Friday, August 13, 2010
I’ve been trying to keep an eye on the rescued juvenile osprey. It was great to see him sitting upright in the nest the day after his ordeal, but his sibling has been doing plenty of flying while our rescuee stays put. Yesterday afternoon I saw him on the pole near the nesting platform, but I had a hunch something wasn’t right. It’s an odd place for him to be - near and below the nesting platform. If he had tried to fly but had a problem, it would be a logical place to land.
I waited until this morning to go back and check on the osprey family, and was surprised to see the rescuee wasn’t still on the short pole. Sibling and mother were on the nesting platform, but took to the air when I arrived. I soon found the rescuee, on the ground underneath the platform. When I approached, the bird didn’t fly. I got within about eight feet, and decided he must have been hurt more than anyone had thought. He could spread his wings, but was unsteady on his feet.
I backed off and called the Wyoming Game and Fish, asking them to send someone out to get the injured bird. One of my favorite WG&F guys, Ken Mills (who usually deals with wolves) was in the office when I called, so he came down to see what he could do. Ken walked right up to the bird and gently picked him up, grasping him firmly next to his body.
Although Ken had brought a cage, we stuffed the osprey into the arm of a sweatshirt and Ken put him in the cab of the truck next to him for the ride to the vet’s office in Pinedale. After a thorough exam, the vet determined nothing was broken, that the bird was still weak and trying to recover from its traumatic ordeal. Ken returned the raptor to the ground under the nesting platform late in the afternoon, much to the relief of its nervous mother. Hopefully she'll keep feeding him on the ground until he is able to fly back to the platform. We'll watch out for him as we can.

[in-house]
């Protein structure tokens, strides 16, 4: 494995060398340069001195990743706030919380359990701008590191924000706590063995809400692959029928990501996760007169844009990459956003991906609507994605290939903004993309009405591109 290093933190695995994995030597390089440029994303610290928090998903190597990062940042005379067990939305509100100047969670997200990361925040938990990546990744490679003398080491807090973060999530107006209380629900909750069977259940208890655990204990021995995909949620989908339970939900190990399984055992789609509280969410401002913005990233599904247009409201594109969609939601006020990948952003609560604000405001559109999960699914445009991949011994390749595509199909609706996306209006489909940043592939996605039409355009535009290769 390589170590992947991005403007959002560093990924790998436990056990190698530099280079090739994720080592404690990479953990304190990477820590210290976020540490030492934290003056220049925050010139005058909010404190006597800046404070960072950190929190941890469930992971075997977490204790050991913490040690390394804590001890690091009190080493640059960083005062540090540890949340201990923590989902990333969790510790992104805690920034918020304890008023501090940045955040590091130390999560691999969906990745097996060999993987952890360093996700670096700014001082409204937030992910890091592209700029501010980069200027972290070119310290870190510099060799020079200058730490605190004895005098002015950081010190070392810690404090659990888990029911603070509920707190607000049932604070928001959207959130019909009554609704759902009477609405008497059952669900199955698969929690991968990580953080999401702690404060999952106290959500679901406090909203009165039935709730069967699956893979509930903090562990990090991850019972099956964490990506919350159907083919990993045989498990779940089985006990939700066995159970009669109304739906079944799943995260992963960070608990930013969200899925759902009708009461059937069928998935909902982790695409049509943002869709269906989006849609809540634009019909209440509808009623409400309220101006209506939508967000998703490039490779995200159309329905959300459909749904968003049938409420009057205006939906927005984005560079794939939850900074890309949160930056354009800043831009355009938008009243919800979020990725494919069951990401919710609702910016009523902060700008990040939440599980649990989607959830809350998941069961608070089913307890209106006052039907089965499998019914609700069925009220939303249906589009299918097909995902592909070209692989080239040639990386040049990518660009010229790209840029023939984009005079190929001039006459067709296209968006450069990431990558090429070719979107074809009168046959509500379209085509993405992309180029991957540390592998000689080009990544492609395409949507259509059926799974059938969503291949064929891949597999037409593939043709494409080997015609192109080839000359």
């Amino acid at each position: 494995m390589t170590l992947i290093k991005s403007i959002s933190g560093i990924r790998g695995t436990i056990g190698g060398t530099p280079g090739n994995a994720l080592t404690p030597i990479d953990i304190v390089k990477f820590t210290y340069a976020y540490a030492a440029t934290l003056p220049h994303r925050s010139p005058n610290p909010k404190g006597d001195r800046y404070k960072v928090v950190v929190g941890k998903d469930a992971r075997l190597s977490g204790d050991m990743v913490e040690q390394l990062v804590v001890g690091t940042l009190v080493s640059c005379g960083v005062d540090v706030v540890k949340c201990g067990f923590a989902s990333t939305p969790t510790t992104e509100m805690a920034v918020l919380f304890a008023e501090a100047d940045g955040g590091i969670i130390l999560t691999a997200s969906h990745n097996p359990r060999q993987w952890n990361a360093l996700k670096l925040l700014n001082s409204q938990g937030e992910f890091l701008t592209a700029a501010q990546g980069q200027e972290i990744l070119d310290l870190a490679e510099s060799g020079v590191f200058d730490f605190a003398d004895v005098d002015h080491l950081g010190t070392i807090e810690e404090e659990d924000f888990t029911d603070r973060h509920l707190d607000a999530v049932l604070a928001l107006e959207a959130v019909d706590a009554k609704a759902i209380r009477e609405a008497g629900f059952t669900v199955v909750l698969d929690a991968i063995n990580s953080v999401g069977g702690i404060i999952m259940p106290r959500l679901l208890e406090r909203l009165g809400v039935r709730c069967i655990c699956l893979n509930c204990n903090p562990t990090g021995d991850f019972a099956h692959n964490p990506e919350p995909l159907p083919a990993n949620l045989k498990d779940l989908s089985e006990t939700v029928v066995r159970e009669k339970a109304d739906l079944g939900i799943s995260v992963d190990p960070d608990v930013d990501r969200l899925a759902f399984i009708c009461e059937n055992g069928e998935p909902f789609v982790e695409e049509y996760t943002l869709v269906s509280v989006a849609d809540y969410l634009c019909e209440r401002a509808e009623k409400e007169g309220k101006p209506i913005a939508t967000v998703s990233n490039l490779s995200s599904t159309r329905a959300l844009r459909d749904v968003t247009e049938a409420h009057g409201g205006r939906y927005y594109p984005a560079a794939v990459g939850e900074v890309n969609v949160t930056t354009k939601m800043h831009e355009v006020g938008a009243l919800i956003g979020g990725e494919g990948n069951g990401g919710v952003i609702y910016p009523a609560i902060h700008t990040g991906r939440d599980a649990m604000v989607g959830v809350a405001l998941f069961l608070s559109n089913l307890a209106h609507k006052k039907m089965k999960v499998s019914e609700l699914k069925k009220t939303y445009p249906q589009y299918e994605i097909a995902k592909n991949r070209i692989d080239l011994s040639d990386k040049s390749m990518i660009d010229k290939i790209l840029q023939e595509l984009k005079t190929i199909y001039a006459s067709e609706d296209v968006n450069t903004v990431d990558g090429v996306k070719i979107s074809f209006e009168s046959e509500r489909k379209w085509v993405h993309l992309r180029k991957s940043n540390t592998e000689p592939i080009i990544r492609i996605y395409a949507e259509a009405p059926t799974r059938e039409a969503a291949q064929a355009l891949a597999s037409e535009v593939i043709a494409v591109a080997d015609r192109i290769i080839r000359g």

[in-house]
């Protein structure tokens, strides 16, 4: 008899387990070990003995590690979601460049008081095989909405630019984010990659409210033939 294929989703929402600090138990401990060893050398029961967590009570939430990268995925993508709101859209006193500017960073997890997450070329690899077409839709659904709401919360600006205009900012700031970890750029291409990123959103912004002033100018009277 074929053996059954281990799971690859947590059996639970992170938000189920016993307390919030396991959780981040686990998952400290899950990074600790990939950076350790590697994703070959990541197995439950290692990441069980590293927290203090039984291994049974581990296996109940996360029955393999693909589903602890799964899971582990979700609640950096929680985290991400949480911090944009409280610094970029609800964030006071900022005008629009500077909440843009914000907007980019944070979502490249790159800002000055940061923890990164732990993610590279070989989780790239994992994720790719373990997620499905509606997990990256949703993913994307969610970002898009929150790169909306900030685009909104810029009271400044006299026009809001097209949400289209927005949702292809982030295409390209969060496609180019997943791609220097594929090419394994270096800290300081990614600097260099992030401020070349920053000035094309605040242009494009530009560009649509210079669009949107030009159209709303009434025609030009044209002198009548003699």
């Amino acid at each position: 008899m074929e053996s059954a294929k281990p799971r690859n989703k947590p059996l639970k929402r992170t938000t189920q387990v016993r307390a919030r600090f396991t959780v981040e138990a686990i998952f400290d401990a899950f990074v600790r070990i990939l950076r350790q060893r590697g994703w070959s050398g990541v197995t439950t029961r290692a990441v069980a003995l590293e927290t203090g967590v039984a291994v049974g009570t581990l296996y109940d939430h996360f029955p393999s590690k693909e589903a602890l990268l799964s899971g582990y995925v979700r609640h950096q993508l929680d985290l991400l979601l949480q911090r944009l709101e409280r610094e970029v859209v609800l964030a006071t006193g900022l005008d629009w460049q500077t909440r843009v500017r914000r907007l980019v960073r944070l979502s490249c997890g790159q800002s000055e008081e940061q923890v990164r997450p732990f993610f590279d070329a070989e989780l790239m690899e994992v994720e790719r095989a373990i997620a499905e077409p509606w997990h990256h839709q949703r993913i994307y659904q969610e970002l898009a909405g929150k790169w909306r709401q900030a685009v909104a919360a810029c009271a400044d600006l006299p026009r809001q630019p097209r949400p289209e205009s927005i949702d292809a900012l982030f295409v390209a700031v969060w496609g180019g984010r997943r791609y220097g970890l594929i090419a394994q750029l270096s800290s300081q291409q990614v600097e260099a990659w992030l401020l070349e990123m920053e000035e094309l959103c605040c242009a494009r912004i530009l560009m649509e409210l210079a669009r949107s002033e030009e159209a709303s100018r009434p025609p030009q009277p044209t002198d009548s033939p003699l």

As for my other rescued animal, I’ve decided to name the dog Evita. She’s still a very ill animal, but she wags her tail at us, loudly guards her kennel, and has fallen madly in love with Jim. Jim’s the guy who has to put those pills down her throat at least twice a day (I do the mid-day dose) but he also rolls around on the ground petting her. They have a competition as to which one can melt more closely into the ground in submission, which seems to tickle her.
I took Evita out of the kennel for a walk this morning, but she was uncomfortable and didn’t want to go very far. At least she found a tasty bone for me to carry back to her kennel. I think we’ve got a long, slow recovery process to get this sweet girl back to a full life. That's okay, because we're in no hurry here on the ranch. Our schedule is the one set by nature.